regard to this kind of property, imposed by the patentee and agreed
to by the licensee for the right to manufacture or use or sell the
article, will be upheld by the courts,"
it is unnecessary to consider how far a stipulation in a
contract between the owner of a patent right and the purchaser from
him of a machine manufactured under that right that it should
Page 207 U. S. 200
be used only in a certain way will sustain an action in favor of
the vendor against the purchaser in case of a breach of that
stipulation. So, although,
"if one maliciously interferes in a contract between two
parties, and induces one of them to break that contract to the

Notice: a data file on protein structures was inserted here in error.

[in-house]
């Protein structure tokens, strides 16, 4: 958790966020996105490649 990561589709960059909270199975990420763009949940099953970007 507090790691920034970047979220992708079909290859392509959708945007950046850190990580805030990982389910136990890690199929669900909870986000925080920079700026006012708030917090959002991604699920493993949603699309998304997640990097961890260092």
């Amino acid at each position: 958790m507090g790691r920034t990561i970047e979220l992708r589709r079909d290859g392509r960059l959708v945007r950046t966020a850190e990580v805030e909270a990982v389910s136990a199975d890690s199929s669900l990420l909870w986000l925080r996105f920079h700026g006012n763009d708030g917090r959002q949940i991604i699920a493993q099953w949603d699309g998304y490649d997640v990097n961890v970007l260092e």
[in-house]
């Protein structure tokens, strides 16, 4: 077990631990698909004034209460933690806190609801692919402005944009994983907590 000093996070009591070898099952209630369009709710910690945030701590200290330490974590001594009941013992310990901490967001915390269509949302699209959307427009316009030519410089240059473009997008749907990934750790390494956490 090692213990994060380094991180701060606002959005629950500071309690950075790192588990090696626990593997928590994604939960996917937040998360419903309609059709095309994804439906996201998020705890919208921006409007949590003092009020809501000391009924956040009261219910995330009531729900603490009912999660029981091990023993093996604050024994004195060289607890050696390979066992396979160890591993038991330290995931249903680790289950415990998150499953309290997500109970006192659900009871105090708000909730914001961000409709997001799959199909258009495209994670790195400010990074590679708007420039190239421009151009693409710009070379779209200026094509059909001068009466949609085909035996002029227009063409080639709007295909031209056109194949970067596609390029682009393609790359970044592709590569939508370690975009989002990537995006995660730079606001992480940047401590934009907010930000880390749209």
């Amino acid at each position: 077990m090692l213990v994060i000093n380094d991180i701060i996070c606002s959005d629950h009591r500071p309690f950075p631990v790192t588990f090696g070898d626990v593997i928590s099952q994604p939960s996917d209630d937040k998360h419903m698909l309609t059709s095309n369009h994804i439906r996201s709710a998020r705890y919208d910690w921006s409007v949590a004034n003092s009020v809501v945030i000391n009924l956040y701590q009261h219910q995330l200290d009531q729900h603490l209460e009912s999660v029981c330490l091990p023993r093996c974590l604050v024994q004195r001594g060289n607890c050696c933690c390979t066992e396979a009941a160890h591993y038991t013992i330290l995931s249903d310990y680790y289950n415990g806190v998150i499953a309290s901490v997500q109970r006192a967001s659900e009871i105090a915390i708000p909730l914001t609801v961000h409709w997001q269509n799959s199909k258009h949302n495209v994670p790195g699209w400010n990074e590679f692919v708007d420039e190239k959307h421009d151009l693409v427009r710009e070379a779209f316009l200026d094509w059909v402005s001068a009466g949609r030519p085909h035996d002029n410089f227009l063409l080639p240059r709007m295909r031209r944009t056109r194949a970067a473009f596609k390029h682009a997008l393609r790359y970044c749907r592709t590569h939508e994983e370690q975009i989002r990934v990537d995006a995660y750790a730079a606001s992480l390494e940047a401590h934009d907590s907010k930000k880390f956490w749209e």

injury of the other, the party injured can maintain an action
against the wrongdoer,"
Angle v. Chicago, St. Paul &c. Railway,
151 U. S. 1
151 U. S. 13
is also unnecessary to determine whether this states the full
measure of liability resting upon a party interfering and inducing
the breaking of a contract, for we concur in the views expressed by
all the judges of the court of appeals that there is no sufficient
evidence of notice. True, the defendant filled a few orders for ink
to be used on a rotary Neostyle, but it does not appear that it
ever solicited an order for ink to be so used, that it was ever
notified by the plaintiffs of the rights which they claimed, or
that anything which it did was considered by them an infringement
upon those rights. Further, none of the chief executive officers of
the company had knowledge of the special character of the rotary
Neostyle machine or the restrictions on the purchase of supplies.
The case of the plaintiffs in this respect rests mainly on the
testimony of the witness Gerber, who testified that, at the